Cellulosic ethanol projects progressing

By Lisa Gibson | July 15, 2010
Posted July 22, 2010

Both Abengoa Bioenergy and Poet LLC hope to have the first commercial cellulosic ethanol plant in the world and expect to begin operation in the next few years.

Poet's Emmetsburg, Iowa, plant is slated for operation in 2012, capable of producing 25 million gallons from corncobs and high-cut material, according to Adam Wirt, Poet's technology development specialist, who discussed the project at the Energy & Environmental Research Center's Biomass '10: Renewable Power, Fuels, and Chemicals Workshop July 20 and 21 in Grand Forks, N.D. "Our goal is to build the first in the world," he told attendees. "We've heard a lot of companies say that." Poet has worked with equipment manufacturers to establish collection methods for the feedstock and has identified 600 area farmers to contribute.

The facility will require 270,000 bone-dry tons of the residues per year, equivalent to about 300,000 acres. "We feel that up to 25 percent corn stover removal is environmentally sustainable," Wirt said. More than 10,000 tons have already been collected for the facility, dubbed Project LIBERTY.

"Cellulosic ethanol is an Abengoa goal," said Robert Wooley, Abengoa director of process engineering. "It's not just a project. It's our future." Abengoa's plant will be located in Hugoton, Kan., and Wooley calls it a key first for the nation. The plant is expected to be operational by 2013, but that timeline has been pushed back several times since plans were put in place a few years ago, as a cellulosic project is tough to carry and fund, he said. "I've been involved in cellulosic ethanol for the past 15 years and it's been a long and torturous path," he said.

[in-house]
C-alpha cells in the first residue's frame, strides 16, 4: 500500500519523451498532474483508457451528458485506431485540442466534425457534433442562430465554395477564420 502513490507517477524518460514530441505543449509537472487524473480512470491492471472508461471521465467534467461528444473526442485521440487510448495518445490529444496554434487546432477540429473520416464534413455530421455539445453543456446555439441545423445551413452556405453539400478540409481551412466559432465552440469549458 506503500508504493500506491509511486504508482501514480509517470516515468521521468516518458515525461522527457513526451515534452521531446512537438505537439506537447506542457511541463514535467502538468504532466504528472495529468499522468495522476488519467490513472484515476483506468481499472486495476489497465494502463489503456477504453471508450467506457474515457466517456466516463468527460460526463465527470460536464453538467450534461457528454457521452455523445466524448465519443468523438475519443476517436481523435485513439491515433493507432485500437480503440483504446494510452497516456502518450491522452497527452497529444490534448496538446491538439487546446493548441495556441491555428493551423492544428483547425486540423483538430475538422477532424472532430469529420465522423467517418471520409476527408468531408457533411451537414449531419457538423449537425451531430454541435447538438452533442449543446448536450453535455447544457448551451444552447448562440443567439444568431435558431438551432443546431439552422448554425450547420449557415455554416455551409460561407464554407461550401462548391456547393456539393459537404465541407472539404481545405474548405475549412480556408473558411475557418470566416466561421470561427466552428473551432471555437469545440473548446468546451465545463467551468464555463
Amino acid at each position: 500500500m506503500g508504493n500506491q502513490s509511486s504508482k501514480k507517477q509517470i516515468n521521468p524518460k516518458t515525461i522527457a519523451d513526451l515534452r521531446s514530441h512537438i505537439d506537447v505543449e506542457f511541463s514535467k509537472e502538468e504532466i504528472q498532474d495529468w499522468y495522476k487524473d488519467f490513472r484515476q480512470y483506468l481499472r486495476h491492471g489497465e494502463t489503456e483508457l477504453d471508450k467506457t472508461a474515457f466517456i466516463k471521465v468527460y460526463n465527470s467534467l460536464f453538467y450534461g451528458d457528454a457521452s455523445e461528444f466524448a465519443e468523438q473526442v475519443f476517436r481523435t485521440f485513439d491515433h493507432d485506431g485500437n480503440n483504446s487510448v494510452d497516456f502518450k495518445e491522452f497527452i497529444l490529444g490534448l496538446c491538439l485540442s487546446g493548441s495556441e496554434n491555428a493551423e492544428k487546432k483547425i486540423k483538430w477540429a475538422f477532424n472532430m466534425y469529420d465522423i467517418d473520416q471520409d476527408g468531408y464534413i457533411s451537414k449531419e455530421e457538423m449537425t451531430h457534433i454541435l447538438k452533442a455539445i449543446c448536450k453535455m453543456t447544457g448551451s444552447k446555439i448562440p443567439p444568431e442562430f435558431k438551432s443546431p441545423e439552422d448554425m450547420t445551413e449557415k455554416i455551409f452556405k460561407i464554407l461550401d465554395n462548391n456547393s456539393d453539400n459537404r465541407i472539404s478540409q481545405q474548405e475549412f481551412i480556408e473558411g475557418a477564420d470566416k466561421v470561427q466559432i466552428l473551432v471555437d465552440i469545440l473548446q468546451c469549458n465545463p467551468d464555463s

Abengoa's plant will require 2,500 tons per day of corn stover, straw, milo stubble and swtichgrass, and the offtake will go to its sister company, Abengoa Bioenergy Trading. It will produce 16 million gallons of ethanol, 29,000 tons of lignin and 75 megawatts of power. The company already has 50 percent of its supply contracts signed. The plant has strong state and local support, Wooley said, and the company's long-term strategy is to commercialize its lignocellulosic conversion technology to hybrid facilities along with biopower or existing corn starch ethanol facilities.

Projects are ongoing at the U.S. DOE's Office of Energy Efficiency and Renewable Energy to develop systems capable of better handling and delivering high tonnage biomass to facilities such as the ones Poet and Abengoa are building. Jonathan Male discussed his office's work in biofuels advancement, including its proposed Deployable Process Demonstration Unit to bridge the gap between producers and refineries.

Of the $800 million in American Recovery and Reinvestment Act funding, the DOE's Office of Biomass allocated $509 million to pilot and demonstration-scale refineries; $82 million to commercial-scale biorefineries; $107 million to fundamental research; $20 million to ethanol infrastructure research; $14 million to the National Renewable Energy Laboratory integrated biorefinery; and $68 million to small business innovation research and program direction, Male cited. The new biofuel feedstock thrust is algae and that funding has helped further research. "Prior to the Recovery Act, we didn't have any biorefineries using algae," he said. "Now we do."

Male discussed the DOE's other biomass plant funding opportunities and a new initiative to accelerate, develop and deploy advanced biopower technologies over the next six years.

SOURCE: www.biomassmagazine.com